NaNoWriMo background: Betsy’s grandfather meets Frank Parker

My grandfather was a boat builder, which was only second to fishing as his life’s passion. One June day when he was sixteen years old, he drove his old pickup truck out to his favorite fishing spot, on the south shore, about three miles down a dirt road between Edgartown and West Tisbury. This was a top-secret spot his father had passed down, and in his whole life, he had never seen another soul there, so when he turned off the road to the spot where he was accustomed to leaving his truck, he was surprised to find a fancy black car parked there next to a pickup just as beat-up as his. He considered the scene for a moment before picking up his poles and his tackle box and heading down the path to the shore.

As he crossed over the dune, he saw someone sitting near the water’s edge, staring out to sea. Once he got closer, he could see it was a boy about his age.

“Morning there,” he said.

The boy, startled, took a second to compose himself before replying, “Sorry, didn’t hear you coming.”

“I’m hopin’ the fish didn’t either,” he said. “James Morgan,” he dropped his tackle box and held out his hand.

“Frank Parker,” the boy said, and shook his hand.

“That your car up there by the path?”

“No, it’s my dad’s. He’s building a house here.”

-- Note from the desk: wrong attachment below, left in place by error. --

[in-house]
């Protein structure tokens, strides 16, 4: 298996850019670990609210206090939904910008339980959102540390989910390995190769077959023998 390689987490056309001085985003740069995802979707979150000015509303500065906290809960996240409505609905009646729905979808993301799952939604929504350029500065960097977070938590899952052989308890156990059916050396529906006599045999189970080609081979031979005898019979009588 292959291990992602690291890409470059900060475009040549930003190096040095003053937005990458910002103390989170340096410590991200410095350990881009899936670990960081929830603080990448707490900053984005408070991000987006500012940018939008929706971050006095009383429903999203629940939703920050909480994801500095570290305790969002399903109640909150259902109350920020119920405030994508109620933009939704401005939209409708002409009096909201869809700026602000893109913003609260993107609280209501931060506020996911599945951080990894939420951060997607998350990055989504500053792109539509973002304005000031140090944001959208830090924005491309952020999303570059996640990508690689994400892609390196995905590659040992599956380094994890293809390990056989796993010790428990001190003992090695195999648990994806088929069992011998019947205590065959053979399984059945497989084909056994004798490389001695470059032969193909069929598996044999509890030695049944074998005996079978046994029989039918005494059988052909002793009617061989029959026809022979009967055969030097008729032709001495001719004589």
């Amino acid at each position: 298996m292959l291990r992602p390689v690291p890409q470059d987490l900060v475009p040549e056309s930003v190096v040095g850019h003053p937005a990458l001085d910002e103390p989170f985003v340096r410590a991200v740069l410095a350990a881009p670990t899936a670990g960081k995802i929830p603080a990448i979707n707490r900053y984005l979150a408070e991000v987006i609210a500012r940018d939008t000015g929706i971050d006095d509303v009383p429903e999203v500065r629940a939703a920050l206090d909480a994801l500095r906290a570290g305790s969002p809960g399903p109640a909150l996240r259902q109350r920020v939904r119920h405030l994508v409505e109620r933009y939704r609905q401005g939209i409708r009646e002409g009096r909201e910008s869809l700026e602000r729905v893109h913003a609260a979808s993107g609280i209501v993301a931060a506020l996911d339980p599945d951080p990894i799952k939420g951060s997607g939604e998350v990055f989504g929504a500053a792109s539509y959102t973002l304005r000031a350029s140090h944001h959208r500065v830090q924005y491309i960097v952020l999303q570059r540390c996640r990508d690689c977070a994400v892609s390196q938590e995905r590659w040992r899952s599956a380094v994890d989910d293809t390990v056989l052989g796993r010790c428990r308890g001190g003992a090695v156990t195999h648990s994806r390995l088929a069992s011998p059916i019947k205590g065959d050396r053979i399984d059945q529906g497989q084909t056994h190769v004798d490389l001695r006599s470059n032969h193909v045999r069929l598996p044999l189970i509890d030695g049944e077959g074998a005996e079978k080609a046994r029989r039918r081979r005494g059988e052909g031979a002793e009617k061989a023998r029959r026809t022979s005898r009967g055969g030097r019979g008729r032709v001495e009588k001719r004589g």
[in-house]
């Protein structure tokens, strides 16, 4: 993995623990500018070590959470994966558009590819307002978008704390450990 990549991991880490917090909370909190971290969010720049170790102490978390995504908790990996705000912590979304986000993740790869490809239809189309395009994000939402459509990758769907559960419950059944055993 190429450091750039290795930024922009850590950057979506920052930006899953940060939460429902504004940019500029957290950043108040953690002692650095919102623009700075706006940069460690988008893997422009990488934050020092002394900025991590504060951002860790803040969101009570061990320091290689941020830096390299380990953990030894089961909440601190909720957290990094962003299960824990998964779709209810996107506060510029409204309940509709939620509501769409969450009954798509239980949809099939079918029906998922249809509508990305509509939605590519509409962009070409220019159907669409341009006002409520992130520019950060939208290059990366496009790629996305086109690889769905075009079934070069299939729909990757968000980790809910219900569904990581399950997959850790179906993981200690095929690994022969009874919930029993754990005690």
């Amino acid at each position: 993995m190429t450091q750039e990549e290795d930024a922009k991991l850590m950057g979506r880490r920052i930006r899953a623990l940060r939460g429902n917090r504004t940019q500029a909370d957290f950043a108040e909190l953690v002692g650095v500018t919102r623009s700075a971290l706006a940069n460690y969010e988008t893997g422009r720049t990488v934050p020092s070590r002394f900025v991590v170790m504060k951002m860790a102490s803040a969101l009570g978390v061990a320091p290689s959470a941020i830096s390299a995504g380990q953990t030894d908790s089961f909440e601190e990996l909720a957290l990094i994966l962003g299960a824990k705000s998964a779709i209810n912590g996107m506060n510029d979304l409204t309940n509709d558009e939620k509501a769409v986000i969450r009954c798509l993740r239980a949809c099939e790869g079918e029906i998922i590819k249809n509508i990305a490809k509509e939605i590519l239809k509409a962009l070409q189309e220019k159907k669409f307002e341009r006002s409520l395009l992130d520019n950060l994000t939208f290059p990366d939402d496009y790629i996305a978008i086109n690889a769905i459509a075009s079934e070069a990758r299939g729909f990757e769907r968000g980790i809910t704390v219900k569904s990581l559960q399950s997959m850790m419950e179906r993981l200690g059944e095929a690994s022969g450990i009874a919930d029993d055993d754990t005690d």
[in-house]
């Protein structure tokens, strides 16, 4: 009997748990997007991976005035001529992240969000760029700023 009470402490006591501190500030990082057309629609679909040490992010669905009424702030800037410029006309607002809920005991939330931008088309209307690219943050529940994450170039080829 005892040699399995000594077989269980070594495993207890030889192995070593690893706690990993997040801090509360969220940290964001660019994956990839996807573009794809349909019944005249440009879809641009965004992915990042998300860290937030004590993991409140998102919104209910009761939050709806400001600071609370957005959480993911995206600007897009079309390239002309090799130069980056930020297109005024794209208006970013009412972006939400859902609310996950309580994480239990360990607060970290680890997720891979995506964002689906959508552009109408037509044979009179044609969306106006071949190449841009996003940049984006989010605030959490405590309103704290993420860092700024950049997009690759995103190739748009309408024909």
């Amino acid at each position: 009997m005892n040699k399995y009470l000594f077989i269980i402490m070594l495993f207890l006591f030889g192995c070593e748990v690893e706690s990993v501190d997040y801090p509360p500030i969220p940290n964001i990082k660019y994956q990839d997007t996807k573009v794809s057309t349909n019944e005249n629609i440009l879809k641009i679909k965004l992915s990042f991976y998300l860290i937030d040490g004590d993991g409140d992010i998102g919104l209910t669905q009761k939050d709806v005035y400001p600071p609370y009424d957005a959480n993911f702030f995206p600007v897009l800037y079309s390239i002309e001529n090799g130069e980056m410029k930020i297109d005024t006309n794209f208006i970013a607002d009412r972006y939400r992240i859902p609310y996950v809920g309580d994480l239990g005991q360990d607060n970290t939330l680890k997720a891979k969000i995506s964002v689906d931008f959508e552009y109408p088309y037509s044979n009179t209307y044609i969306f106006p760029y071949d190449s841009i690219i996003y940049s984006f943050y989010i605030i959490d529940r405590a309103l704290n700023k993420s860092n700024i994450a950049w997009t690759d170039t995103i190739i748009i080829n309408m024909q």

“Huh.” Considering it might be his last opportunity, Grampa did not want to waste any more of his limited time. “You fish?”

“Never,” said Frank. “But I see you have an extra pole, and I’ve got more time than I know what to do with, so why don’t you show me how it’s done.”

They didn’t catch anything that day, but Grampa learned a thing or two about Frank Parker. He had just lost his mother to pneumonia, and his father wasn’t a very warm and friendly guy. They lived in New York City on Fifth Avenue, and Frank was planning on going to Columbia. His father owned a large company that produced and sold canned soup. Frank would take over the company when his father retired. He had tons of ideas about expanding the product line – he swore he had thought up the TV dinner before he’d ever seen them in a supermarket.

For the next four mornings in a row, Frank was there on the beach when Grampa crossed over the dunes with his poles, until the day the site visits with the architects and builders were complete, and it was time for Frank and his father to head back to New York.

Every couple weeks that summer, Frank and his father would return to check up on the digging of the foundation, the wall framing, the wiring. His father was a man of detail, and he had to see the project at every phase. Frank and Grampa would fish, then Grampa would pick up Frank later that night down in Edgartown at his hotel, and they would drive around to beach parties, drink beer, and flirt with girls.

This is the story of how James Morgan and William Francis Parker III became best friends.

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